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FutureStarrWild strawberry plants poisonous
Fragaria vesca, commonly called wild strawberry, woodland strawberry, Alpine strawberry, Carpathian strawberry, European strawberry, or fraisier des bois, is a perennial herbaceous plant in the rose family that grows naturally throughout much of the Northern Hemisphere, and that produces edible fruits.
Gathering wild food can be a satisfying experience and provides a chance to learn about our native plants. However, if you do fancy giving it a go, remember that it is an offence to totally uproot a wild plant and please just take what you need, leaving some for the wild creatures, too. Don't eat anything you can't identify, either - it could make you very ill. To find out more about wild plants, both edible and not, why not come along to a Wildlife Trust event? From fungi forays to woodland walks, there's plenty of opportunities to learn more about your local patch. Fragaria vesca, commonly called wild strawberry, woodland strawberry, Alpine strawberry, Carpathian Strawberry, European strawberry, or fraisier des bois. Evidence from archaeological excavations suggests that Fragaria vesca has been consumed by humans since the Stone Age. Typical habitat is along trails and roadsides, embankments, hillsides, stone- and gravel-laid paths and roads, meadows, young woodlands, sparse forest, woodland edges, and clearings. Often plants can be found where they do not get sufficient light to form fruit.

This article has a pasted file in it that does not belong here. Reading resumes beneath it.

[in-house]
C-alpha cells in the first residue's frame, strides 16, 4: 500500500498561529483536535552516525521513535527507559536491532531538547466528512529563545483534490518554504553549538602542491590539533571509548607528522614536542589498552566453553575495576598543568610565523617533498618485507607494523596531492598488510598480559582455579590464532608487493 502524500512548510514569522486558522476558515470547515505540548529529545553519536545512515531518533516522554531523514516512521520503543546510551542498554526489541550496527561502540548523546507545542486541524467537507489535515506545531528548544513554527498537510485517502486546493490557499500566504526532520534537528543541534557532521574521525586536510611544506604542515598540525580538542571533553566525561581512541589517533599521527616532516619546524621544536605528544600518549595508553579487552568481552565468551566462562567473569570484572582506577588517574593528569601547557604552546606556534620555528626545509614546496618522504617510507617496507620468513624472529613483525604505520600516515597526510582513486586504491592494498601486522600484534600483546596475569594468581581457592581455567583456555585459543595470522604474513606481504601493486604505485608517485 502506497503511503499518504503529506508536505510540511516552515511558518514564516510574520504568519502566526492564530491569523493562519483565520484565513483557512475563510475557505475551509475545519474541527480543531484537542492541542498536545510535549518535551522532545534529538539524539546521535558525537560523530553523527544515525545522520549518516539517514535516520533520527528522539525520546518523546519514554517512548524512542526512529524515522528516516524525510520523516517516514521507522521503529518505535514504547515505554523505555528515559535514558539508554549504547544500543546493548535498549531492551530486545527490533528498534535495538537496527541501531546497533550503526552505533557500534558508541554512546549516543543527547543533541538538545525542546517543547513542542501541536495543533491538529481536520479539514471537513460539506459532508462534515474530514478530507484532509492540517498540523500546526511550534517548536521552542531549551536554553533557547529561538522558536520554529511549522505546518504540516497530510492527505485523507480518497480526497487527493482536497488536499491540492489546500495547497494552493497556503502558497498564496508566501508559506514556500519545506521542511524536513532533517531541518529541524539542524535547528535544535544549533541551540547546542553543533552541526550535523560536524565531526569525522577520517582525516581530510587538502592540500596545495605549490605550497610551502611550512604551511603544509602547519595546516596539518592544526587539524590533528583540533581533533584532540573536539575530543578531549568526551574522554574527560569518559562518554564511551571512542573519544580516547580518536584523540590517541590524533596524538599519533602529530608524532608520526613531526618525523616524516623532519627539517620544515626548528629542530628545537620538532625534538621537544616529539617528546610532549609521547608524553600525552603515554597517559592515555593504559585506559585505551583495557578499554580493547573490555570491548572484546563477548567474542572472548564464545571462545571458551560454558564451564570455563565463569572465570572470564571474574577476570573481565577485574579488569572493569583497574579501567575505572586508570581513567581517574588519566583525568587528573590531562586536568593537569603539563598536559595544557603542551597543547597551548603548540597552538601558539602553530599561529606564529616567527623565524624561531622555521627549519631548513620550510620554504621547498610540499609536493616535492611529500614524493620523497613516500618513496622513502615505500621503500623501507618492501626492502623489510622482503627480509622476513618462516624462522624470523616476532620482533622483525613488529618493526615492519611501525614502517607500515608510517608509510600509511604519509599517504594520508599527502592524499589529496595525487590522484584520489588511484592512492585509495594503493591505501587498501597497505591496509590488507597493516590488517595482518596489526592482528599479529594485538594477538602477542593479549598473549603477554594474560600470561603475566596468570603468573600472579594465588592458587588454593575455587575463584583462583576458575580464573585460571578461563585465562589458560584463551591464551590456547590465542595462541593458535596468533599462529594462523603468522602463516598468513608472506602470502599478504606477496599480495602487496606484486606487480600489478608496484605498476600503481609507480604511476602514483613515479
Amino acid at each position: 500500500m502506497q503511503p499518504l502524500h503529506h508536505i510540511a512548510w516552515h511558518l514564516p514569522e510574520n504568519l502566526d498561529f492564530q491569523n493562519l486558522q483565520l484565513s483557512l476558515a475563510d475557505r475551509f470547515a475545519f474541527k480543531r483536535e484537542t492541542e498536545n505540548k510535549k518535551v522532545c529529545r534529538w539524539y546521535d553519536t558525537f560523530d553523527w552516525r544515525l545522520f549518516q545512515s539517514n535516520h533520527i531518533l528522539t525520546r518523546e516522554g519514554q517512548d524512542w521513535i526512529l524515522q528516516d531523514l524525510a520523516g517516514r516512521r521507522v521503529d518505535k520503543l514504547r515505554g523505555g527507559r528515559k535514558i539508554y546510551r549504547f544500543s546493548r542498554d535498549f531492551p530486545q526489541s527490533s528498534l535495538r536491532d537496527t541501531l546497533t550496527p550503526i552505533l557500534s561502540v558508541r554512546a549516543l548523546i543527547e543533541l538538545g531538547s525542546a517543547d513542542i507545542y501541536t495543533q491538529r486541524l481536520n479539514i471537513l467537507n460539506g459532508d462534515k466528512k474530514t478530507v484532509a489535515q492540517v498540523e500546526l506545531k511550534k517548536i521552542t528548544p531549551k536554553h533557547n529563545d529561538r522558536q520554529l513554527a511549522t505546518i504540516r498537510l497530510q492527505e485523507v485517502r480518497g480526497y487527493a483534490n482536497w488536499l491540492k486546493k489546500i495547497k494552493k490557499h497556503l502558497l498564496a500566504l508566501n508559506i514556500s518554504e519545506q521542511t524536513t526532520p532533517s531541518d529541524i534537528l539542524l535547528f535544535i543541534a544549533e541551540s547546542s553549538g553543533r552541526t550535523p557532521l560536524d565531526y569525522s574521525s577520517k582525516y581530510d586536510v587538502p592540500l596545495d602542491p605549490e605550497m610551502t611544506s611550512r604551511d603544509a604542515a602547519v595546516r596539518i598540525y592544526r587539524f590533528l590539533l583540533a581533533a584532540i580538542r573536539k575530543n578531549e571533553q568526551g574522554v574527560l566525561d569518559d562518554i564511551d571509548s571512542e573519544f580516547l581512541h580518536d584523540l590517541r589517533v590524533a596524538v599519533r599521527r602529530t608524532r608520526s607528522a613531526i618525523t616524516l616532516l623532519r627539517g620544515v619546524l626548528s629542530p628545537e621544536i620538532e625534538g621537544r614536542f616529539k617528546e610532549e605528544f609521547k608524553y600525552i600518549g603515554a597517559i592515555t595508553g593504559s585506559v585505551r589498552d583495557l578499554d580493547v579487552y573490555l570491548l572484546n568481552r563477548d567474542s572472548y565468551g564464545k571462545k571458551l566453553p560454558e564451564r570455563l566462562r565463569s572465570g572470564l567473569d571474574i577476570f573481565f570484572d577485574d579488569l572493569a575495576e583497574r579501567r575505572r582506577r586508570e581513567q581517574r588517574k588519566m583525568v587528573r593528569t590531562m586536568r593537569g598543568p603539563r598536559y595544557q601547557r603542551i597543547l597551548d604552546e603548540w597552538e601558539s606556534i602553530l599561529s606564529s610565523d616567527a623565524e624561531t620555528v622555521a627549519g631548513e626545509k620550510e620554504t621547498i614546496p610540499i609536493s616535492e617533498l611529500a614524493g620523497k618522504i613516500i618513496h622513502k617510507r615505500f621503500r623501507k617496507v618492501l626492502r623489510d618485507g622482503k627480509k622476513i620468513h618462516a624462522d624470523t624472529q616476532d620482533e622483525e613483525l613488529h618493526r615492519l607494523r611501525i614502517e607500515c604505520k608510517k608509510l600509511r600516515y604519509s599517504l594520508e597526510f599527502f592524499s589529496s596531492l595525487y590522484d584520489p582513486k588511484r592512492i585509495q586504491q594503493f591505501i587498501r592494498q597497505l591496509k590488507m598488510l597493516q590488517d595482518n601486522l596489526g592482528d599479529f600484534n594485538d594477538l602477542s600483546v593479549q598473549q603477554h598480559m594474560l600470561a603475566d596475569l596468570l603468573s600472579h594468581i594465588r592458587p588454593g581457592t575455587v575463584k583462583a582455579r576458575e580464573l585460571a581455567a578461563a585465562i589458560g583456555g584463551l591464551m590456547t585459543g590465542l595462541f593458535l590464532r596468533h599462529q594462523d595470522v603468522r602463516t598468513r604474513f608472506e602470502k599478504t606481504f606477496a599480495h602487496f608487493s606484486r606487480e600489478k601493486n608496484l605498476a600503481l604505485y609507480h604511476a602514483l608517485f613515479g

The Wild Strawberry was widely cultivated in Europe before being largely replaced by the Garden Strawberry (Fragaria ananassa), which has much larger berries. The garden strawberry is actually a hybrid between two species from the Americas and nothing to do with the Wild Strawberry. The fruit of Wild Strawberry is, though, strongly flavoured and still collected for domestic use and on a small scale commercially. Virginia strawberry, also called Wild strawberry, is a low-growing, perennial, herbaceous (i.e. not woody) plant growing less than 1 foot tall. It is a creeping plant, producing new plants along runners (stolons) that extend sideways along the surface of the soil, rooting as they grow. They provide food for many small animals and birds. Wild strawberry is a native plant found in much of the US and Canada. (Source: extension.umaine.edu)